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Study finds patient care declines as overtime rises

A new study finds that hospitals with more nurses—and less overtime hours for those nurses—see fewer patients readmitted within 30 days of discharge. Additionally, the same study found that higher number of nurse staff hours related to higher patient rating of discharge teaching.

The study of four hospitals in a single Midwest health care system was conducted by the Robert Wood Johnson Foundation Interdisciplinary Nursing Quality Research Initiative and looked at a sample of 1,892 patients.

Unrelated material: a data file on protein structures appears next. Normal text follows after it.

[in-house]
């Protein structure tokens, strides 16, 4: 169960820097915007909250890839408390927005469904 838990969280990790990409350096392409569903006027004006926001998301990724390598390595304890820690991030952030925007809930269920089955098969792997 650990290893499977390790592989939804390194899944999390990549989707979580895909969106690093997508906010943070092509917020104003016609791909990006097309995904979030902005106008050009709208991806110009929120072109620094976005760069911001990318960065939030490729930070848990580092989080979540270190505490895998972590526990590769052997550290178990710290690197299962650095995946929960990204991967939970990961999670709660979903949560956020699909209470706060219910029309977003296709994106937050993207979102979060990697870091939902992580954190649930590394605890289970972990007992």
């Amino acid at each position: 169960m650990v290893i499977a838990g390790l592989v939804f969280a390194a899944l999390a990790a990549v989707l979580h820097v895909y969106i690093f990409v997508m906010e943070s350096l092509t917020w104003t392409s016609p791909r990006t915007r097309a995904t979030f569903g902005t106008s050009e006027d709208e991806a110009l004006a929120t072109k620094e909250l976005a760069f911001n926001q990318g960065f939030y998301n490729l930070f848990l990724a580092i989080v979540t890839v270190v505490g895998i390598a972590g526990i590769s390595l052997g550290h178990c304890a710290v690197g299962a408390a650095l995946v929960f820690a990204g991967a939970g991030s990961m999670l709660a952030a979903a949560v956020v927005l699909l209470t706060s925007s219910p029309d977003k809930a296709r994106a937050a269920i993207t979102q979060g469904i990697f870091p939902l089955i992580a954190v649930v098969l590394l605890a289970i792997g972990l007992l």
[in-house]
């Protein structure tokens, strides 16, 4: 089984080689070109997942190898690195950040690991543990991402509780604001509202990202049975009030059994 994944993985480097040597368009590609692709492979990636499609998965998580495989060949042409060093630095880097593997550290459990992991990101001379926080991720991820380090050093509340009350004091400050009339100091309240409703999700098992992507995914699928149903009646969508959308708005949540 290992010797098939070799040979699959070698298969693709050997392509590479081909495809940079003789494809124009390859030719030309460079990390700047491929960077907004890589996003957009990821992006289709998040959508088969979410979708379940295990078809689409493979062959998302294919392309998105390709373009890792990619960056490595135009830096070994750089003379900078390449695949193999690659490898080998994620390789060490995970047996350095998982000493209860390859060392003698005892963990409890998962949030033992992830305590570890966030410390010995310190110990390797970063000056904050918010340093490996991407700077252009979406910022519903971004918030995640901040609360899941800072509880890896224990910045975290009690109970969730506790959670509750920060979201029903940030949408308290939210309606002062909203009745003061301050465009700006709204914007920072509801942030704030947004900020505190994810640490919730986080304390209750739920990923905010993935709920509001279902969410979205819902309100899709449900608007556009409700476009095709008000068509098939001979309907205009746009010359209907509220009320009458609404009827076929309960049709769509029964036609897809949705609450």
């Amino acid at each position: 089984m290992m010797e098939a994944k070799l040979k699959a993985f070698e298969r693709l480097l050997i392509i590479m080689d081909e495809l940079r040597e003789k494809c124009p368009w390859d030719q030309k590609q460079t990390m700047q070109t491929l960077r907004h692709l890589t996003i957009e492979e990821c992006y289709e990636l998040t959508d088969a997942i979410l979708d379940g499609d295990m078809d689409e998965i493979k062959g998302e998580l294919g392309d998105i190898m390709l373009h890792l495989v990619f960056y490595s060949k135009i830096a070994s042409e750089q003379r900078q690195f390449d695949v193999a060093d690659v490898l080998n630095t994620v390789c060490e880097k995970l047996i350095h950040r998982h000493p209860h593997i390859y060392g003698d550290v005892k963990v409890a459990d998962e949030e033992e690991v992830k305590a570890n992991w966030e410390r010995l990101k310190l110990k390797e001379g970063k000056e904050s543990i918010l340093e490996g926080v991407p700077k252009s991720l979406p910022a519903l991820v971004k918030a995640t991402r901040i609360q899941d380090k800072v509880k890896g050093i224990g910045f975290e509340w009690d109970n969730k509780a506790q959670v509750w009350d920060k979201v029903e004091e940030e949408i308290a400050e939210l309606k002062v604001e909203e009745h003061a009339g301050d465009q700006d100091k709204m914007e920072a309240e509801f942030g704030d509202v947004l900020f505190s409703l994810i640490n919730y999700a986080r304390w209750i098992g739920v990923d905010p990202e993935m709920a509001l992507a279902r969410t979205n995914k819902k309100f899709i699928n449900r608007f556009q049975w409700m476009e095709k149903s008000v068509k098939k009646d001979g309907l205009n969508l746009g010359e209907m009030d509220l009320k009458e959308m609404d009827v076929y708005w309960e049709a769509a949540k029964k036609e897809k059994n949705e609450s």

Included in the study was a cost-benefit analysis estimating that hospitals could save $8.18 per patient by reducing R.N. overtime staffing by .07 hours per patient day. The same move would result in payer savings of $10.98 per hospitalized patient.

Additionally, while hospital costs would increase by $197.92 per patient by increasing non-overtime staffing by .75 hours per patient per day, though the move would save payers $607.51 per patient.

What effects have you seen of under staffed nursing programs working large amounts of overtime?


The Business Journal

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